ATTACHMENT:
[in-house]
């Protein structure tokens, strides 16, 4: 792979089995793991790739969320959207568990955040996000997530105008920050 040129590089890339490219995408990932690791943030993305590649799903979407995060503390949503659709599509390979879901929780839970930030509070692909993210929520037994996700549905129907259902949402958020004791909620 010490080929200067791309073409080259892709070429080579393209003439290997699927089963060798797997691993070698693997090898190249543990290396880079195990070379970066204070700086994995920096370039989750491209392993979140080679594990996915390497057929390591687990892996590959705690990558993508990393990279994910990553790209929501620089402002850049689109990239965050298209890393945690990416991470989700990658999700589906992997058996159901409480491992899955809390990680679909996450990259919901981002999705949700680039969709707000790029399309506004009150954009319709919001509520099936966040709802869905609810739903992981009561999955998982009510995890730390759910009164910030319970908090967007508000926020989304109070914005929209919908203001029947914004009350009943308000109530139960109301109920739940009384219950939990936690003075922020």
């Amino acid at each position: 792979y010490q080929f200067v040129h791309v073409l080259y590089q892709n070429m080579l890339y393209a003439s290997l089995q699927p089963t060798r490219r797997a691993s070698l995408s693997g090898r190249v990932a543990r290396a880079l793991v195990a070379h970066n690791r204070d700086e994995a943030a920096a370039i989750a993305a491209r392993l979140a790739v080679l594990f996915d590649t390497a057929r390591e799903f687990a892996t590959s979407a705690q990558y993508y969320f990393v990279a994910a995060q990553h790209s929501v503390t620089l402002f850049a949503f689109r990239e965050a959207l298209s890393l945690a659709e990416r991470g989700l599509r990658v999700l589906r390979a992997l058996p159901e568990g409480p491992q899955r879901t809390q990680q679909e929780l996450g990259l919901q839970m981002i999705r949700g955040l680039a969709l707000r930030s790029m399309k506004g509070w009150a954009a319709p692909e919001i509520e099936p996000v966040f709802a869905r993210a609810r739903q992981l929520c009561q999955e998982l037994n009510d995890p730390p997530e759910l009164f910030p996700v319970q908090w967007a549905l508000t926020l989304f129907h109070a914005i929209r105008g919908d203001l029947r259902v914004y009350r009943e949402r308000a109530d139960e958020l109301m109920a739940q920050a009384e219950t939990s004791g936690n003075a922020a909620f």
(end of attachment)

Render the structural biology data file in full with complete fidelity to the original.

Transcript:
[in-house]
């Protein structure tokens, strides 16, 4: 792979089995793991790739969320959207568990955040996000997530105008920050 040129590089890339490219995408990932690791943030993305590649799903979407995060503390949503659709599509390979879901929780839970930030509070692909993210929520037994996700549905129907259902949402958020004791909620 010490080929200067791309073409080259892709070429080579393209003439290997699927089963060798797997691993070698693997090898190249543990290396880079195990070379970066204070700086994995920096370039989750491209392993979140080679594990996915390497057929390591687990892996590959705690990558993508990393990279994910990553790209929501620089402002850049689109990239965050298209890393945690990416991470989700990658999700589906992997058996159901409480491992899955809390990680679909996450990259919901981002999705949700680039969709707000790029399309506004009150954009319709919001509520099936966040709802869905609810739903992981009561999955998982009510995890730390759910009164910030319970908090967007508000926020989304109070914005929209919908203001029947914004009350009943308000109530139960109301109920739940009384219950939990936690003075922020």
């Amino acid at each position: 792979y010490q080929f200067v040129h791309v073409l080259y590089q892709n070429m080579l890339y393209a003439s290997l089995q699927p089963t060798r490219r797997a691993s070698l995408s693997g090898r190249v990932a543990r290396a880079l793991v195990a070379h970066n690791r204070d700086e994995a943030a920096a370039i989750a993305a491209r392993l979140a790739v080679l594990f996915d590649t390497a057929r390591e799903f687990a892996t590959s979407a705690q990558y993508y969320f990393v990279a994910a995060q990553h790209s929501v503390t620089l402002f850049a949503f689109r990239e965050a959207l298209s890393l945690a659709e990416r991470g989700l599509r990658v999700l589906r390979a992997l058996p159901e568990g409480p491992q899955r879901t809390q990680q679909e929780l996450g990259l919901q839970m981002i999705r949700g955040l680039a969709l707000r930030s790029m399309k506004g509070w009150a954009a319709p692909e919001i509520e099936p996000v966040f709802a869905r993210a609810r739903q992981l929520c009561q999955e998982l037994n009510d995890p730390p997530e759910l009164f910030p996700v319970q908090w967007a549905l508000t926020l989304f129907h109070a914005i929209r105008g919908d203001l029947r259902v914004y009350r009943e949402r308000a109530d139960e958020l109301m109920a739940q920050a009384e219950t939990s004791g936690n003075a922020a909620f």